Wipe Out Credit Card Debt And Most Other Nonpriority Unsecured Debts
Bankruptcy is very good at wiping out unsecured , medical bills, overdue utility payments, personal loans, gym contracts. In fact, it can wipe out most nonpriority unsecured debts other than school loans.
The debt is unsecured if you didn’t promise to give back the purchased property if you didn’t pay the bill. By contrast, if you have a secured credit card, you’ll have to give the purchased item back. Jewelry, electronics, computers, furniture, and large appliances are often secured debts. You can find out by reading the receipt or credit contract.
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Your Bankruptcy Situation Will Be Unique To You
Everyones debt situation is different. You must inform your attorney of any prior bankruptcy filing in the United States, regardless of where it was filed, as this may affect your ability to obtain bankruptcy protection or a discharge. Failing to tell your attorney of prior filings also impacts that attorneys ability to strategize and get you the best result you can hope for.
The Law Offices of David M. Offen have handled over 11,000 Chapter 7 and Chapter 13 Bankruptcy cases covering nearly every possible type of situation. You can call Attorney David M. Offen to discuss your specific situation and get advice on how Bankruptcy can help you turn your financial life around, even if you have already filed for Bankruptcy relief in the past.
Getting Utilities After Bankruptcy
When a person discharges past-due utility bills in bankruptcy and later seeks to establish utility service at a different location, it is possible that the utility company will require the security deposit payment. This right to require a security deposit is not always enforced. Ive seen numerous situations where my clients have been able to discharge past-due utility bills and establish new service at a different address after their bankruptcy without paying a security deposit.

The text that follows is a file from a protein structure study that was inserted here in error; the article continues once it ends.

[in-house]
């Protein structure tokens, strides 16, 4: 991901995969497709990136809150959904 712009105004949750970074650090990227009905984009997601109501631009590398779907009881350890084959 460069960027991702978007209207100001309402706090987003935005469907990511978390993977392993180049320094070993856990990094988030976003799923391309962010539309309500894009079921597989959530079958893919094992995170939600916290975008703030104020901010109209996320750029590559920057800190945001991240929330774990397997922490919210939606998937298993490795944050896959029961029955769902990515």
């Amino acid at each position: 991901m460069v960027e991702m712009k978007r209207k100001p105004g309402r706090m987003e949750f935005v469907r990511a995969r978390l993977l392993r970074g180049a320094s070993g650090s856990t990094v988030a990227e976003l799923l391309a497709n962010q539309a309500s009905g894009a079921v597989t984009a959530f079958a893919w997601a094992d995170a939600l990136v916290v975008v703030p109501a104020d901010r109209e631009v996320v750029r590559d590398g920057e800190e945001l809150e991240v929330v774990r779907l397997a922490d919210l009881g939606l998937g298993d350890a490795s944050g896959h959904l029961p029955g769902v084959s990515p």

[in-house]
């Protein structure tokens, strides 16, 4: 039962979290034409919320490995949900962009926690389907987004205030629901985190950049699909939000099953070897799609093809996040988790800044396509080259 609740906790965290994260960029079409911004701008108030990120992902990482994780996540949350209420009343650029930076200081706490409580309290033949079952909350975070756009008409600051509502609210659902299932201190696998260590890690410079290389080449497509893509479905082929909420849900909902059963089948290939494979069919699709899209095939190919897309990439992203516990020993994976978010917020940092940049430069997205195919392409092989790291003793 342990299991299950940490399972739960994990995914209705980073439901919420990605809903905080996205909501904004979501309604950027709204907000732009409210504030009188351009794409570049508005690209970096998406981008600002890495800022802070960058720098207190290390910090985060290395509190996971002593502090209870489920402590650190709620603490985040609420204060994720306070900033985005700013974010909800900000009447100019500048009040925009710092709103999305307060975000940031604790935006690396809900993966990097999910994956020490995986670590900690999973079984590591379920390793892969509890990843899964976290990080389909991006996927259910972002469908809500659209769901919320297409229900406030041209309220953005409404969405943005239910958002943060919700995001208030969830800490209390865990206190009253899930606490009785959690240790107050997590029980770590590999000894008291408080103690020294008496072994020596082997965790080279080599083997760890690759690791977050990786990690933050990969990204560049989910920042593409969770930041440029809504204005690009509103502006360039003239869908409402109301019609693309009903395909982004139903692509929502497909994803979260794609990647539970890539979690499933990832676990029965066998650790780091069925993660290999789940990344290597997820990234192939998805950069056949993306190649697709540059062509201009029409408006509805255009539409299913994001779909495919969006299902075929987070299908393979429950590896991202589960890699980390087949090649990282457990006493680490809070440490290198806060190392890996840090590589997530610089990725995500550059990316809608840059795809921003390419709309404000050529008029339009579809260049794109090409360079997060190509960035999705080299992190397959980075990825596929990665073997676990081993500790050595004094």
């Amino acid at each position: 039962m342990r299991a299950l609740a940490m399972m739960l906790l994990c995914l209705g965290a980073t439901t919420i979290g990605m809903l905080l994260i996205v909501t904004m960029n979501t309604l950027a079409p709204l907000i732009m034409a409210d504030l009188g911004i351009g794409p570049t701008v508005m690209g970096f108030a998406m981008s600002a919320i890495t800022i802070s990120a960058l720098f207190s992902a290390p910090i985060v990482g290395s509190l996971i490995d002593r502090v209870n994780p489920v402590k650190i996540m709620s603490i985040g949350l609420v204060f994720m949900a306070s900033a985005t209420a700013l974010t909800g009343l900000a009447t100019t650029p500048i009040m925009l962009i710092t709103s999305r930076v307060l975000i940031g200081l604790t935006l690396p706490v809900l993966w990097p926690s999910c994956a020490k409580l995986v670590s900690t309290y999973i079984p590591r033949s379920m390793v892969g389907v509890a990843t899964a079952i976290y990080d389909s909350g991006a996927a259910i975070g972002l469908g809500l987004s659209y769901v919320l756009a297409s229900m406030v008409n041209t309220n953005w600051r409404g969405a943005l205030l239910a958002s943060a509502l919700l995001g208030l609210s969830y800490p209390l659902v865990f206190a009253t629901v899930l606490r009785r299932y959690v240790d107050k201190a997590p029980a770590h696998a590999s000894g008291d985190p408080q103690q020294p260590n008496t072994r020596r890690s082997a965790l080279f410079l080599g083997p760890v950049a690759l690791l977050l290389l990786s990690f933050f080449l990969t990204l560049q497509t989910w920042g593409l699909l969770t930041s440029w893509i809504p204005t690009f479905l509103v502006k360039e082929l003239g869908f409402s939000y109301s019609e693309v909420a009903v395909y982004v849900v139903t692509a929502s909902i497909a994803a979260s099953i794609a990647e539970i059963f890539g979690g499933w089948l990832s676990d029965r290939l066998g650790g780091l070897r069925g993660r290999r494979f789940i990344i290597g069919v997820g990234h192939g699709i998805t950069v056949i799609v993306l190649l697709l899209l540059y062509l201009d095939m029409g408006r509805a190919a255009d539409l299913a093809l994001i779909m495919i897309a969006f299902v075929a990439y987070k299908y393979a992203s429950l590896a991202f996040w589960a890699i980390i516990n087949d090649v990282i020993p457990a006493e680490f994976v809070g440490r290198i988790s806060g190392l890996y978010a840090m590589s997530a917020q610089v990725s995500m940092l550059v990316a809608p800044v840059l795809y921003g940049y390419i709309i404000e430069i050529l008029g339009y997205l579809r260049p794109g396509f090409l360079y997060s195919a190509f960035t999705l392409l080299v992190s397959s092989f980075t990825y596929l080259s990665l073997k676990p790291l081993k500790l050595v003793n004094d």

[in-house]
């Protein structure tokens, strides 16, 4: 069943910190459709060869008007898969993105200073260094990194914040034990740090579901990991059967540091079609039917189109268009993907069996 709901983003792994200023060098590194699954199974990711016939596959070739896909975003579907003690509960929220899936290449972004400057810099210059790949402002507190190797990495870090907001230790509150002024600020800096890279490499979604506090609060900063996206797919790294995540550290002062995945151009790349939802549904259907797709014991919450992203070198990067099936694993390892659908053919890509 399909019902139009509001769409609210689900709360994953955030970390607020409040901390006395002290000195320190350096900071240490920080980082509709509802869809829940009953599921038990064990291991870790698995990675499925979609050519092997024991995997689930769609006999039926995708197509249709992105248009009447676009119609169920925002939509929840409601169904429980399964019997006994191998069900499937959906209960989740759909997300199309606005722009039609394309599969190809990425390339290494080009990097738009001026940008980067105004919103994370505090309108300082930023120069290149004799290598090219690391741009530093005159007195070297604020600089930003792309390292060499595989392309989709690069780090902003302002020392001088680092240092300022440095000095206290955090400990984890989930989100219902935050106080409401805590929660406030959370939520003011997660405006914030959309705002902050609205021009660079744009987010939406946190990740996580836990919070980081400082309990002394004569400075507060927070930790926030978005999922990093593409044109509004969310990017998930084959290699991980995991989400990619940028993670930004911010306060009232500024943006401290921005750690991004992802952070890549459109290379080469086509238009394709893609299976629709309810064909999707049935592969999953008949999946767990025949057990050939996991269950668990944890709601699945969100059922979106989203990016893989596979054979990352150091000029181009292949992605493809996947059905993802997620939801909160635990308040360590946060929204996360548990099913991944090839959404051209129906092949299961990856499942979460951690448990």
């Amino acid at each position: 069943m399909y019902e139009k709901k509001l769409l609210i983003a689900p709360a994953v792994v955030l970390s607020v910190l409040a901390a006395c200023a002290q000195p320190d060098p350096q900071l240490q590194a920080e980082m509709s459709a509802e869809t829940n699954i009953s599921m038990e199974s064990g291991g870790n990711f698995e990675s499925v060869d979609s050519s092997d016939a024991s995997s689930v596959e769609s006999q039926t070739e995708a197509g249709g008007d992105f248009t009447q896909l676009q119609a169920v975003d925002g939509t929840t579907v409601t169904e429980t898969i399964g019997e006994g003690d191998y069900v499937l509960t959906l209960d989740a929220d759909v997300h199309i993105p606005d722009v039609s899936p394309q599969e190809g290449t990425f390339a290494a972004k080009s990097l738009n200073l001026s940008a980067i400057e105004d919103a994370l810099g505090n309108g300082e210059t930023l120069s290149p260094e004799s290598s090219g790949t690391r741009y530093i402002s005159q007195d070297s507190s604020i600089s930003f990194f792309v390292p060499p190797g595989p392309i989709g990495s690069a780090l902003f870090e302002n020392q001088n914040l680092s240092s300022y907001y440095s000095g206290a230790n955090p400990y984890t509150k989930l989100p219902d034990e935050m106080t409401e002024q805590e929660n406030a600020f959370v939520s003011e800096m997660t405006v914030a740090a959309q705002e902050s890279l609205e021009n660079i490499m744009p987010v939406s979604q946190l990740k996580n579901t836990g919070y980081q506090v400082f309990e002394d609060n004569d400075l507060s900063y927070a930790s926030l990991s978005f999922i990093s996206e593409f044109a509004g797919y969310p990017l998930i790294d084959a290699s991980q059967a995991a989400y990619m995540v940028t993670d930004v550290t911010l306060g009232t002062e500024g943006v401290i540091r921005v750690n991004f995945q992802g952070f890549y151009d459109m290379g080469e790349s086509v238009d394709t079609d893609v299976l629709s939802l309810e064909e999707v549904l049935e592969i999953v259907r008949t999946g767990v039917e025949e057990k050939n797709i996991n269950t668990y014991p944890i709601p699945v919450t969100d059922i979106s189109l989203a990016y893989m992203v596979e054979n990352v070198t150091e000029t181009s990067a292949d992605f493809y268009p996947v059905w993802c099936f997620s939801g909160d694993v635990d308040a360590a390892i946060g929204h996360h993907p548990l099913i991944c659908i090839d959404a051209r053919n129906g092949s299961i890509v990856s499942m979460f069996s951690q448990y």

Adequate Assurance of Utilities
Adequate Assurance of Utilities under the Bankruptcy Code gives debtors protection against post-petition disconnection of services through providing utility providers with an adequate assurance of payment. So, like the automatic stay prevents other creditors from collecting once a bankruptcy case is filed, the utility services cannot be shut off either for a consumer filing bankruptcy.
If you owe back payments on utility services and you file for bankruptcy, the utility company cannot refuse or cut off your service. This is prohibited in a different section of the bankruptcy code than the stay on repayment of debts . It also prohibits utility companies from refusing service just because they filed for bankruptcy.
Utility company can request adequate assurance of payment but often does not
The past due utility bills are unsecured debts, wiped out in Chapter 7 and paid as low priority debt in Chapter 13.
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Homeowner’s And Condominium Association Fees In Chapter 7 Bankruptcy
Whether your bankruptcy will discharge HOA or COA dues and assessments will also depend on when you incurred them. But there’s a twist. Relinquishing the property in the bankruptcy case won’t automatically stop your responsibility to pay.
Pre-petition assessments. You can discharge your liability for HOA or COA assessments if they became due before filing your bankruptcy petition.
Post-petition assessments. You’ll remain personally liable for any dues or assessments that become due after filing the petition, even if you end up giving up your condo, townhome, or home as part of your bankruptcy case. You’ll remain responsible as long as you remain on title as the owner. Because of this, some people wait to file for bankruptcy until after a lender repossesses the property.
You Did Not Receive A Discharge In Your First Chapter 7 Bankruptcy
If you filed a Chapter 7 Bankruptcy Petition and did not receive a discharge or your case was dismissed, you can typically file another Chapter 7 petition at any time as long as your first case was not dismissed for reasons of abuse or there is an order barring you from refiling a new case.
A Chapter 7 case may not receive a discharge if there are issues that prevent you from completing all the required steps necessary in your case. For example, you may not receive a discharge if: